Almost unanimously, the British press adopted a similar tone, accusing German voters of being too stupid to understand the necessity for reforms. The Guardian, which has close links to Tony Blair’s Labour Party, wrote: “For all the comparisons with Margaret Thatcher, ‘Angie’ [Angela Merkel]... demonstrated neither the charisma of Britain’s “iron lady” nor the sort of radical policies needed to take Germany out of the doldrums where it has languished for the last seven years... This election was marked by deep pessimism, profound disillusion with the big parties and volatile voters who recognized the need for change but feared the effects it may bring. Much horse-trading and haggling lies ahead as these extraordinary results are digested. Germans may well want reform. But now paralysis looms because their nerves appear to have failed them.”

The conservative Daily Telegraph blustered: “The German electorate yesterday failed to grasp the opportunity for reform presented by the Christian Democrats (CDU) under Angela Merkel.”

Both the British head of the government, Tony Blair, and the British conservative opposition had made no secret prior to the German election of their sympathies for Merkel. Blair even precipitated a diplomatic tiff during his last trip to Berlin in June, when he demonstratively visited the leader of the opposition before meeting with Germany’s Social Democratic chancellor, Gerhard Schröder. Now there is even greater disappointment over Merkel’s debacle in the elections.

Nearly all international newspapers warn against a grand coalition of the SPD and conservative parties which, they claim, would lead to economic paralysis and stagnation.

The London Financial Times based its comments on economists who warned that “... such a coalition would make it difficult for Europe’s largest economy to adopt the structural reforms needed to overcome stagnation and record unemployment.” The newspaper then quoted an executive at the auto concern BMW: “This is exactly what the country didn’t need—a long period of uncertainty and negotiations. We will all be losers.”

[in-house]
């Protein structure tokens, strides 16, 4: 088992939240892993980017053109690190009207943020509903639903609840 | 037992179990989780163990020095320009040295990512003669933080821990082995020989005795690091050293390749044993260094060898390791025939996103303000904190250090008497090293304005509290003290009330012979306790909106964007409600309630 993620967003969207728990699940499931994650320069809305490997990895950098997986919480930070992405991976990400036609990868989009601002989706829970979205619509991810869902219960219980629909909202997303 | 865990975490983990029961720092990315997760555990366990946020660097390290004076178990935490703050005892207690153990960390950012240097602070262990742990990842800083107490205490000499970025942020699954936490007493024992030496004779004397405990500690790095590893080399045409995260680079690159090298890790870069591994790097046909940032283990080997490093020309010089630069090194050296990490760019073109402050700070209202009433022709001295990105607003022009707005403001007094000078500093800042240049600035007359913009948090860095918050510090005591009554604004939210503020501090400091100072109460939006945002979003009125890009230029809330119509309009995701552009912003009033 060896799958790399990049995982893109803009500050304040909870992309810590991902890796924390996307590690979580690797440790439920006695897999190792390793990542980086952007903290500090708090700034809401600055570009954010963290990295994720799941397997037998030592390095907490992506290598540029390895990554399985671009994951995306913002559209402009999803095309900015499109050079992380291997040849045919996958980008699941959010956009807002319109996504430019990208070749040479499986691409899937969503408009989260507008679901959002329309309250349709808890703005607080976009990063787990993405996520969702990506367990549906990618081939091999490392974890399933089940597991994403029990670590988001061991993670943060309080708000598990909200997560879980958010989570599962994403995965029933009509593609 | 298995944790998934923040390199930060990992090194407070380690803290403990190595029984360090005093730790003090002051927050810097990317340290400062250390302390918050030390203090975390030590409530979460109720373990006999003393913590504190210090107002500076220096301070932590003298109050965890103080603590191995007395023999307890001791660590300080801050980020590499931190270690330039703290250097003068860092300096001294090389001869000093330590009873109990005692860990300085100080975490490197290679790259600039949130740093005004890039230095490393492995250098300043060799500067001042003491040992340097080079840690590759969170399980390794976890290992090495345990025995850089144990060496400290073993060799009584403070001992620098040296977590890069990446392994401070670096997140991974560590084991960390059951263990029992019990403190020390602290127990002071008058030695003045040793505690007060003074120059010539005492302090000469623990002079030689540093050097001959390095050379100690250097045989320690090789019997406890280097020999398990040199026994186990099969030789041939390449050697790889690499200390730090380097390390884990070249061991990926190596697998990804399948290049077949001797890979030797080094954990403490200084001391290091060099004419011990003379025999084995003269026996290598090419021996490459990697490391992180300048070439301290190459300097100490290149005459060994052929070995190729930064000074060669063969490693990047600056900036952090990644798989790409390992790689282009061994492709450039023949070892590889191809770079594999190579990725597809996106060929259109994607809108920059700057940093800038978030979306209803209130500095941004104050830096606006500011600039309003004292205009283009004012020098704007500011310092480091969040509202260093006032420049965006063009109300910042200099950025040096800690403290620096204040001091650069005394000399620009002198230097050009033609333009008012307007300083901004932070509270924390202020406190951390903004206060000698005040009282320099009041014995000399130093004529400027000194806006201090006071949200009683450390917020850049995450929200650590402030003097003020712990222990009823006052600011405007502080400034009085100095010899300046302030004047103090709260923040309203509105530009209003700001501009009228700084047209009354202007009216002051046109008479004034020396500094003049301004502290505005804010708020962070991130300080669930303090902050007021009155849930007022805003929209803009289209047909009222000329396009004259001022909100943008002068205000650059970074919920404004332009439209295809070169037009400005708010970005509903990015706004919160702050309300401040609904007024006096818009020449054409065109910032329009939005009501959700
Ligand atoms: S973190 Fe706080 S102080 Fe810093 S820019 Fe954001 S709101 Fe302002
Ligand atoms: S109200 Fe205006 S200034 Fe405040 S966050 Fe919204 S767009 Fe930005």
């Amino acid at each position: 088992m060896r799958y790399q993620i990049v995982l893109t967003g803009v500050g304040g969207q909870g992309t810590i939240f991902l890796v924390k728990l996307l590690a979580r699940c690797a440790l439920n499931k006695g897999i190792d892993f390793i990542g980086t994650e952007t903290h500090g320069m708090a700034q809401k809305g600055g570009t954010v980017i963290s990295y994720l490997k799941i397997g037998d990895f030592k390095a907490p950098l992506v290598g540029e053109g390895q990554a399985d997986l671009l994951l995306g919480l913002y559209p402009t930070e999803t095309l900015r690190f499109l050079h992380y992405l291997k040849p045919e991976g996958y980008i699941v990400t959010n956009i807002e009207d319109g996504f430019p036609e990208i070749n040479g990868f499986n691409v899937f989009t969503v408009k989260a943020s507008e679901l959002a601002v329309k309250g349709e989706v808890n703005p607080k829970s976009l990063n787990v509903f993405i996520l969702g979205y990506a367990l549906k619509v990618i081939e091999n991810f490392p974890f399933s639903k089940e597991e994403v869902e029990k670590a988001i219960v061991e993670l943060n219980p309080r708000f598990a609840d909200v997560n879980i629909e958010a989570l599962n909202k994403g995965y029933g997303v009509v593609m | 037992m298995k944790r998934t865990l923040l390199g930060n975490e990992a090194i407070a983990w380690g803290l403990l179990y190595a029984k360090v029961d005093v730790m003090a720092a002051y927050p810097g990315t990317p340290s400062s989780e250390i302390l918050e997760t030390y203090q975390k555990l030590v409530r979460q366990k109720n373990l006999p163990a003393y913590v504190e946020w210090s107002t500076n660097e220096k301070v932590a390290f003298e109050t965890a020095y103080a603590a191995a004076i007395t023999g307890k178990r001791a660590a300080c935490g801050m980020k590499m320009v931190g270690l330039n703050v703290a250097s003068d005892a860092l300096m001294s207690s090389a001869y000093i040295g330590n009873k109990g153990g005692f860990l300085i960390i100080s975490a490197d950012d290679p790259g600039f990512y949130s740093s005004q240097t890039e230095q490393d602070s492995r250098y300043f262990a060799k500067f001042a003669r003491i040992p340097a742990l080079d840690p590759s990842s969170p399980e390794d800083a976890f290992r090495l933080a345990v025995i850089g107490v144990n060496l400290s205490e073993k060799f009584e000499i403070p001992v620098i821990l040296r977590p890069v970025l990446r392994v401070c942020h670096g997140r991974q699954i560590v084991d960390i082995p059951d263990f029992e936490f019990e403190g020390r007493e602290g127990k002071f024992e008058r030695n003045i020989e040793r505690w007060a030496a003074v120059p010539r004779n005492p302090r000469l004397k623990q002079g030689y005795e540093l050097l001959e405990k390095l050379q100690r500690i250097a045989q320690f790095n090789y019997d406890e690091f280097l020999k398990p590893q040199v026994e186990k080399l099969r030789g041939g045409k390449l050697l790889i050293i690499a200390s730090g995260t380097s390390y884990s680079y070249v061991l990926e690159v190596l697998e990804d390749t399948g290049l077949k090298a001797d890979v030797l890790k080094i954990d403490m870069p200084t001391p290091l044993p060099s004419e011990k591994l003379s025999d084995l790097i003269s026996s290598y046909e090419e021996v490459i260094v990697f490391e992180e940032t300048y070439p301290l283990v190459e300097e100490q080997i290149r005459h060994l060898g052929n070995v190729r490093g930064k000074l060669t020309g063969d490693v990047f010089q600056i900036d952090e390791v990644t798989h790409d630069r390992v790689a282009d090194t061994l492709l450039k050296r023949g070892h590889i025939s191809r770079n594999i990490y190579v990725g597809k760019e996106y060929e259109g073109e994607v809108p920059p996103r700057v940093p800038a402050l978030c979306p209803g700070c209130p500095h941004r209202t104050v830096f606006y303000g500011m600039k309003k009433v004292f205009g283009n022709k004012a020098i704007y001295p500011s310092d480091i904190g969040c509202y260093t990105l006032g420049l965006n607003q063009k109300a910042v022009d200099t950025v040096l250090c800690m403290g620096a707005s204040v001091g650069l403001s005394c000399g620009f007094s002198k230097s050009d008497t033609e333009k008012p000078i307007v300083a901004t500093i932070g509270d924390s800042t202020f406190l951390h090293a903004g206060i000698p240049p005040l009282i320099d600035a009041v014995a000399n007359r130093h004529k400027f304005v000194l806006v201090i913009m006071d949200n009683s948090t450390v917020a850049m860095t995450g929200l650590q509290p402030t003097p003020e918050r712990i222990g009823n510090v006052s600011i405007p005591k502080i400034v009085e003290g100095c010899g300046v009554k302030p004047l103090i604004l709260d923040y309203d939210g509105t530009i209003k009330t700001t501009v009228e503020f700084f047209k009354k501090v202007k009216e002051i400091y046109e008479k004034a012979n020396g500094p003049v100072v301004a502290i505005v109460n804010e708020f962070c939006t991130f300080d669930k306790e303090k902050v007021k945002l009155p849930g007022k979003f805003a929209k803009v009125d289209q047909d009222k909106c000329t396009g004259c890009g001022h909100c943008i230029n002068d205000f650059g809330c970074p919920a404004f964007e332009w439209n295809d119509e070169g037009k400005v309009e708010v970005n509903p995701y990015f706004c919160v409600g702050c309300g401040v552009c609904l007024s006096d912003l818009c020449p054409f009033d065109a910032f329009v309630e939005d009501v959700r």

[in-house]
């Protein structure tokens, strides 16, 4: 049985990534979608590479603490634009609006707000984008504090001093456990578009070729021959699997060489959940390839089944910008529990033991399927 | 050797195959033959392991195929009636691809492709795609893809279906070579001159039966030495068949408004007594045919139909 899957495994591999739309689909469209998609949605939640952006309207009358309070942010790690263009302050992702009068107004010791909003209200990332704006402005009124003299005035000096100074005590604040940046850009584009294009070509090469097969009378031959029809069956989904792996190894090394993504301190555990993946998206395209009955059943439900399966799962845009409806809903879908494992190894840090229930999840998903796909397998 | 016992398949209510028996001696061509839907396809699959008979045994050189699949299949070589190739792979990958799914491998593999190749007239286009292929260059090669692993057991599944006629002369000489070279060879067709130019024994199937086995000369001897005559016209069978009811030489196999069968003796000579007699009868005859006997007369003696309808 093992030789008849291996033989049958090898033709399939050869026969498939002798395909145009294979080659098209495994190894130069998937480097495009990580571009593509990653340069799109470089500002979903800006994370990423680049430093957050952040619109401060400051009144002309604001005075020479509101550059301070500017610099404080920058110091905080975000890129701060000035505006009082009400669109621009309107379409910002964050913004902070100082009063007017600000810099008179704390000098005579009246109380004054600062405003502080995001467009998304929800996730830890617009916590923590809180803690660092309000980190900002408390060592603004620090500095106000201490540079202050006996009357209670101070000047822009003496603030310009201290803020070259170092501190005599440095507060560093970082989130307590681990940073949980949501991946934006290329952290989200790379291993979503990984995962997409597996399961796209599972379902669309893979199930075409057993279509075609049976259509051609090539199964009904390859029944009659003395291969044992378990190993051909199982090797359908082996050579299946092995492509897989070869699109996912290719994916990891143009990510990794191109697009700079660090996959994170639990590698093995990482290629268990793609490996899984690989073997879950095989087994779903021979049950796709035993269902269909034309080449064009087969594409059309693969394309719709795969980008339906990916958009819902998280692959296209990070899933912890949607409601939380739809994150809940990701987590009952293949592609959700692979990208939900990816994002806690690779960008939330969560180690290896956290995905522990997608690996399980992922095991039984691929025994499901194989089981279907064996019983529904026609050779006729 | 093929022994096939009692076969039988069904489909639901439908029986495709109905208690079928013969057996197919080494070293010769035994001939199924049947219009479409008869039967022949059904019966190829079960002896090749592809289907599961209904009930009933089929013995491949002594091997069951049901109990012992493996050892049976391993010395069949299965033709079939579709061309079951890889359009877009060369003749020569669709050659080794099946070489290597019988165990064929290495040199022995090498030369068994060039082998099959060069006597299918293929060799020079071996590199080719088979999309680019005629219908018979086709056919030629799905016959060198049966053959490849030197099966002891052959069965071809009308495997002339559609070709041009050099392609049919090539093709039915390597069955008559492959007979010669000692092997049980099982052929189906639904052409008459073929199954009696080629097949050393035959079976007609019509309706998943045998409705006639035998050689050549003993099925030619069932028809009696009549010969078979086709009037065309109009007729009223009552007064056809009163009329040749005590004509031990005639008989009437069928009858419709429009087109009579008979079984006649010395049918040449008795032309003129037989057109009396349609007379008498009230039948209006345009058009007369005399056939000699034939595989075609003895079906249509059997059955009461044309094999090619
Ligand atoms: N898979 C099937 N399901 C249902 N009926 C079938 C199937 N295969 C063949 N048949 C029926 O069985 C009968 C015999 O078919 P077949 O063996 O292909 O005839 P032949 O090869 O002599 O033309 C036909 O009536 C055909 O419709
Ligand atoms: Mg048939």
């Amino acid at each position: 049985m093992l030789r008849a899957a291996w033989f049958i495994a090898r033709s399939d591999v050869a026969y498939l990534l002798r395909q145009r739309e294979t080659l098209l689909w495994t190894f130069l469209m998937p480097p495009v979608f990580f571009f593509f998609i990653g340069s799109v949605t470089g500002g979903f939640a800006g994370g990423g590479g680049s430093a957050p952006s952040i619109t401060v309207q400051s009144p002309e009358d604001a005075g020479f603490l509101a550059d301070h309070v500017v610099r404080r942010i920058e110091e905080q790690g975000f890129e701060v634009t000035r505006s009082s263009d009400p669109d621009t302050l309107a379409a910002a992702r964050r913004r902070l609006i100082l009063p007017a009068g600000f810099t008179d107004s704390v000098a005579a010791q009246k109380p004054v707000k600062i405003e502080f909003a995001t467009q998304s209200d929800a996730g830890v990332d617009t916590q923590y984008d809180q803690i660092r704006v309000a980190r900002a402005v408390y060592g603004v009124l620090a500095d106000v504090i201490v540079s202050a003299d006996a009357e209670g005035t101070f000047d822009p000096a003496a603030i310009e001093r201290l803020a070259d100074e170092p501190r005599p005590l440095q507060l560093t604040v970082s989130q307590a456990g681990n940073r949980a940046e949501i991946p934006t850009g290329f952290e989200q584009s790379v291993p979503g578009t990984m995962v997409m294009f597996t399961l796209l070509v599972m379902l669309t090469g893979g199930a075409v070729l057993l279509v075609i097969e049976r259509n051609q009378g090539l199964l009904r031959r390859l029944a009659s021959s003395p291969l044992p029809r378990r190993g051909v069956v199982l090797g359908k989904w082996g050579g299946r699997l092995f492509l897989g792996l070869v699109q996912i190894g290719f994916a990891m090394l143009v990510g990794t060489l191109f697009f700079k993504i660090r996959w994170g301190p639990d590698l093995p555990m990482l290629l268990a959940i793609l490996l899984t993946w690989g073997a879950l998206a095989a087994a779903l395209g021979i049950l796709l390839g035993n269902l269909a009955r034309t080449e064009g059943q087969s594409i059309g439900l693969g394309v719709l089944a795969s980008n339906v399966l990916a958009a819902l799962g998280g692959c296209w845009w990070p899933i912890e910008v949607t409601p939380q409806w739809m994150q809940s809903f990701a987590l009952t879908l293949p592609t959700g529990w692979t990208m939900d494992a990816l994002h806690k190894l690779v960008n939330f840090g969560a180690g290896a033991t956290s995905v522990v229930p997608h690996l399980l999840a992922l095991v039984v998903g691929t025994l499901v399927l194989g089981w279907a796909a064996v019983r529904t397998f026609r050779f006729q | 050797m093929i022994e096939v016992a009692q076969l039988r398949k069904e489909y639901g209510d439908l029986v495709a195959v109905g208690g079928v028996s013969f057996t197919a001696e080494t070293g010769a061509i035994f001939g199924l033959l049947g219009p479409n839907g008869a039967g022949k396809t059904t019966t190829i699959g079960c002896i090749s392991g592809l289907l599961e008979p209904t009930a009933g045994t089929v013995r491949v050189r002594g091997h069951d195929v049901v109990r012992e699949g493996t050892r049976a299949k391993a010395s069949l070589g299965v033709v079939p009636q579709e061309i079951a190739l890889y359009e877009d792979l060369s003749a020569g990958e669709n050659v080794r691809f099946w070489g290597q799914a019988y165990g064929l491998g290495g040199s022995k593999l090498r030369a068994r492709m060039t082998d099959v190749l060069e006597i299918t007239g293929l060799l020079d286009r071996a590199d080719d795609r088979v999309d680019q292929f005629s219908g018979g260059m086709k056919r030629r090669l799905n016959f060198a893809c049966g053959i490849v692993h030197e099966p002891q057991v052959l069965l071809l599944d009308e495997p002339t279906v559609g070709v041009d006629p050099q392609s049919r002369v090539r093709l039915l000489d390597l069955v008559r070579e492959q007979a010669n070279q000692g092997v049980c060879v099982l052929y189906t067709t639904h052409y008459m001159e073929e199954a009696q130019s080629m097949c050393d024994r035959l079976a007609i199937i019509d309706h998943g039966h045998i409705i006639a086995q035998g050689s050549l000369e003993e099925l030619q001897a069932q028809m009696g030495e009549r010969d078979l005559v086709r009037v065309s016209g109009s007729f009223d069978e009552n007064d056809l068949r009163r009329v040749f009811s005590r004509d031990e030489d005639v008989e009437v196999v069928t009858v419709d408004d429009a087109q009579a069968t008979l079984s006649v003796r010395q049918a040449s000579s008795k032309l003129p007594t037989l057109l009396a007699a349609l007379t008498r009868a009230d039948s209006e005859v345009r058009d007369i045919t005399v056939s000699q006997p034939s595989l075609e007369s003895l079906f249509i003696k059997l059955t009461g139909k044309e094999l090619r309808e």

The American Wall Street Journal took up the theme: “The muddled result, with neither major party able to form a stable parliamentary majority, means that Germany will not be taking decisive action anytime soon to reform its unwieldy welfare state, which has helped bring it 11 percent unemployment and zero economic growth. That will not be good for the world... “

The New York Times came to the same conclusion: “In a grand coalition any reform of the German economy would be virtually excluded, as well as any rapprochement with the United States, as Merkel had indicated.”

The vehemence with which the entire international press attacks the election result must be understood as a warning. The ruling elite is less and less willing to accept democratic procedures if they stand in the way of its own business and political interests.

This applies not only to the international press, but also to the German media, which comes to very similar conclusions. Under the heading “A Debacle,” the Frankfurter Allgemeine Zeitung intoned: “There seems to be less chance of convincing citizens to see the sense of fundamental changes and be prepared for changes of policy than some have maintained.”

Last and not least, at the end of a long article in which all of the parties were subjected to some biting criticism, the weekly magazine Der Spiegel claimed that the German election result presented a “great chance”: Finally all principles and election promises could be thrown overboard in favor of unrestrained expediency.

Wrote Der Spiegel, “Because outside of the election campaigns everybody knows each other in the political arena, what differentiates the parties today are above all cultural differences and historical factors... After this election, SPD-Green projects and intellectual-moral maneuvers can be finally dumped in the garbage can of history in favor of a blithe pragmatism.”